In a study, people were able to guess a stranger's name from four choices, based on only their face, with a 38 percent success rate -- better than 25 percent random odds. Photo by Hebrew University/Journal of Personality and Social Psychology
Feb. 27 (UPI) -- You are what you eat, and apparently, you are what you're called, too. New research suggests people's faces resemble their names.
Researchers at Hebrew University of Jerusalem wanted to find out if a person's name -- and related social expectations -- can influence their facial appearance. The research team decided to start by looking at the relationship between a person's name and their face.
Their findings -- detailed in the Journal of Personality and Social Psychology -- suggest people look like their name.
Researchers had study participants look at photos of people's faces and guess each person's name from a list including four options. Respondents correctly guessed the person's name 38 percent of the time, better than the 25 percent rate of a random one-in-four guess -- a rate of success scientists say is statistically significant.
The results held true even when researchers controlled for age and ethnicity.
"Our research demonstrates that indeed people do look like their name," psychologist Ruth Mayo said in a news release. "Furthermore, we suggest this happens because of a process of self-fulfilling prophecy, as we become what other people expect us to become."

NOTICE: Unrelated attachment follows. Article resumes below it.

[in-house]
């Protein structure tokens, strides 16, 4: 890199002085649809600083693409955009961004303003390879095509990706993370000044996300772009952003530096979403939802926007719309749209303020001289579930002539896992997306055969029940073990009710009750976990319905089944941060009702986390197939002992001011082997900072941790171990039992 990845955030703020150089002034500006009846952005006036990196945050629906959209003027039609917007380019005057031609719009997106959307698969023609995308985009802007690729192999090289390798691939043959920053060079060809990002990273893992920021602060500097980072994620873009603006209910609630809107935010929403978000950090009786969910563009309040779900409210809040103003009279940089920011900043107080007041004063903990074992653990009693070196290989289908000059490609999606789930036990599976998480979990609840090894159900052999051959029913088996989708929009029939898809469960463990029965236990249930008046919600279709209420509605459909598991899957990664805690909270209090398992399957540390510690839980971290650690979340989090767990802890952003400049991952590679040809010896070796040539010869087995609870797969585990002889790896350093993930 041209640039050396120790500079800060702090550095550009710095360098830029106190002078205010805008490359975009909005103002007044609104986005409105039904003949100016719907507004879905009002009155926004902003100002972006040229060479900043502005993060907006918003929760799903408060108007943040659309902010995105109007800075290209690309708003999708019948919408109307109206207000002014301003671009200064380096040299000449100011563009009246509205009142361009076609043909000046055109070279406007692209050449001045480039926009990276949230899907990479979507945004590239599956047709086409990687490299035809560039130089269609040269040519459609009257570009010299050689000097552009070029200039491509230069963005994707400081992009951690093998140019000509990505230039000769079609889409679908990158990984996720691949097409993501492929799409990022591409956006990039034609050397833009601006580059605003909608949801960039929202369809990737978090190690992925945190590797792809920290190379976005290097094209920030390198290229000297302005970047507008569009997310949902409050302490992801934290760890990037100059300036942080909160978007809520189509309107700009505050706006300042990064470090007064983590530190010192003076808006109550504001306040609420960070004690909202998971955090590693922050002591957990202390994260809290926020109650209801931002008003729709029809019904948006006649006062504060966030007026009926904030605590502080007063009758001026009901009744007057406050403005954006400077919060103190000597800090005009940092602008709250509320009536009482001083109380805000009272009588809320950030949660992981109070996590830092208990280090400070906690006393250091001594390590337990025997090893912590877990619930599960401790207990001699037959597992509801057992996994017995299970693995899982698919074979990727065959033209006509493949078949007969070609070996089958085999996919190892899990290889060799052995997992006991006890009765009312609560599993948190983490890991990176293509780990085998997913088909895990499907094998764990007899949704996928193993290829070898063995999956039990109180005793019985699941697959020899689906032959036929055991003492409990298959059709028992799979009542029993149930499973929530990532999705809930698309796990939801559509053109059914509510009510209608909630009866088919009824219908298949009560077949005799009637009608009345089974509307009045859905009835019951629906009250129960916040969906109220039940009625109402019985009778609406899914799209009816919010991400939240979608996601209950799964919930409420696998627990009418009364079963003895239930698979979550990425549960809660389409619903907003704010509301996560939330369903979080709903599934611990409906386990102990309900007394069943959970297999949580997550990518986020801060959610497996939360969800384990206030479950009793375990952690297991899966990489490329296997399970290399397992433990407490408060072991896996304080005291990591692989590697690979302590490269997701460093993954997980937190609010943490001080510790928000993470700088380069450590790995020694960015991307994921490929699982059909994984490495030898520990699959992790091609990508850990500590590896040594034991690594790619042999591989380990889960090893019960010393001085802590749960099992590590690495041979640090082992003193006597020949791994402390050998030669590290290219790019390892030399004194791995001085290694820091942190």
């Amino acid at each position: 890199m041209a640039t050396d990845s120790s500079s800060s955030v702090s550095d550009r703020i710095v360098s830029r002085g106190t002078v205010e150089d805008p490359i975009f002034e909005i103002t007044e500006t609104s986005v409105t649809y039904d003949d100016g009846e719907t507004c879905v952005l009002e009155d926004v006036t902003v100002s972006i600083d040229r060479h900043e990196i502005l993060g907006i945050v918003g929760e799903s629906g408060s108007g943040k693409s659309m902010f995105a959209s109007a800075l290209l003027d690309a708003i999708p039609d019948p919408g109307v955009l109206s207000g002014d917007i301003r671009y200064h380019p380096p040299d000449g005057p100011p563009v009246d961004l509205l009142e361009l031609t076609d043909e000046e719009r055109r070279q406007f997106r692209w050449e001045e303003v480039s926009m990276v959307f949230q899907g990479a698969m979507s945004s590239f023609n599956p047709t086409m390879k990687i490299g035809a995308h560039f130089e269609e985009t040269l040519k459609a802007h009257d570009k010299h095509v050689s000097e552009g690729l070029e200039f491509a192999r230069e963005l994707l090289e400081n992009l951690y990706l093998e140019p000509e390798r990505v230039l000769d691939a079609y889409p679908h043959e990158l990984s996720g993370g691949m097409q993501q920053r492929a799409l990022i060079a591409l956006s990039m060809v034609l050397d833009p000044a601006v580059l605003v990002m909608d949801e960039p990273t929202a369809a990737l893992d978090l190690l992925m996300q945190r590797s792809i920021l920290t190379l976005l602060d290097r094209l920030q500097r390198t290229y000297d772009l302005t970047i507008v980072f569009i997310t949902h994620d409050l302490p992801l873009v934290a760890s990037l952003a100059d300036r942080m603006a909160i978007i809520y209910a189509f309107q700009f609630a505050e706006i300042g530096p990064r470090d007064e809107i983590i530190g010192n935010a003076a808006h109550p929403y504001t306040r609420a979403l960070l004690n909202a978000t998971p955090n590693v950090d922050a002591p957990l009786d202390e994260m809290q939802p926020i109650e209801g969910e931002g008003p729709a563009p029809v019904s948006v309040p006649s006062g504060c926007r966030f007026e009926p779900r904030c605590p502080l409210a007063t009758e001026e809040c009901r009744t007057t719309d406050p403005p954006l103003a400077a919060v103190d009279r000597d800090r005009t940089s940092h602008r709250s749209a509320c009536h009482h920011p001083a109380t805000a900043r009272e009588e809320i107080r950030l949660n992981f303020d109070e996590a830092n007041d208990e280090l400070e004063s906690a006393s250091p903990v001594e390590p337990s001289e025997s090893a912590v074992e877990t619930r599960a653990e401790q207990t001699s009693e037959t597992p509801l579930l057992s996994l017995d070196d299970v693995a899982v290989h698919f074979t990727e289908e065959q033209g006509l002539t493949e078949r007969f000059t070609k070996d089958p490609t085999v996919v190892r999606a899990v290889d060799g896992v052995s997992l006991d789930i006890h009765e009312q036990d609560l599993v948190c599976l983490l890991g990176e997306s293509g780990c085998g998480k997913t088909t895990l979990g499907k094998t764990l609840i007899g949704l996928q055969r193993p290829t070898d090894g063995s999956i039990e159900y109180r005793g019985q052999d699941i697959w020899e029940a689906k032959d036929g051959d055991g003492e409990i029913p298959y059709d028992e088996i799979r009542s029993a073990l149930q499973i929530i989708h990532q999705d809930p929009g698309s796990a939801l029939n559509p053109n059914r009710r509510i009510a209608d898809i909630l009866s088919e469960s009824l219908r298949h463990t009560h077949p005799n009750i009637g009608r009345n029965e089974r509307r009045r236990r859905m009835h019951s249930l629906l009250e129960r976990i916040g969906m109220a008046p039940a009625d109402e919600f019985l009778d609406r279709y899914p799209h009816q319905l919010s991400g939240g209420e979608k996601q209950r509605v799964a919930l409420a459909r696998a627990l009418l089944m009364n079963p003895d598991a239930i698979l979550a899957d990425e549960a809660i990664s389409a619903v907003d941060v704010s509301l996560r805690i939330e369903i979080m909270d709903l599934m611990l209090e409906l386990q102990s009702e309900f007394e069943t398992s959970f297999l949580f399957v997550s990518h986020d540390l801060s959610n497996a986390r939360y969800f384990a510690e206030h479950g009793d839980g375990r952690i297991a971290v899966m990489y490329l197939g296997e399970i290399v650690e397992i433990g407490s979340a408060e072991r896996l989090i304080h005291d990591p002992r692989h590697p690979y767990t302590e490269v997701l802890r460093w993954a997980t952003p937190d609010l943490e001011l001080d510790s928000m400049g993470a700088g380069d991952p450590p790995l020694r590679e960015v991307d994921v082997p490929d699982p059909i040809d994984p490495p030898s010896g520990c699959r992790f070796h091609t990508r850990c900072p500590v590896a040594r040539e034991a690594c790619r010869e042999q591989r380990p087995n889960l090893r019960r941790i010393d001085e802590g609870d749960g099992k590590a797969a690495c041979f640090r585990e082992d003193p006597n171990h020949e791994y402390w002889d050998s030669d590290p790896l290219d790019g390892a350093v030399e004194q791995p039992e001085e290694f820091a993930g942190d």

Name-guessers also beat the odds when they were asked to guess the person's name based only on an image revealing their hairstyle.
Humans weren't the only capable name-guessers. A computer algorithm designed by scientists at Hebrew University was also able to correctly match name to face.
Previous studies have shown gender and race stereotypes affect a person's appearance. Researchers hypothesize the impact of a person's name affects appearance in similar ways.
"A name is an external social factor, different from other social factors such as gender or ethnicity, therefore representing an ultimate social tag," Mayo said. "The demonstration of our name being manifested in our facial appearance illustrates the great power that a social factor can have on our identity, potentially influencing even the way we look."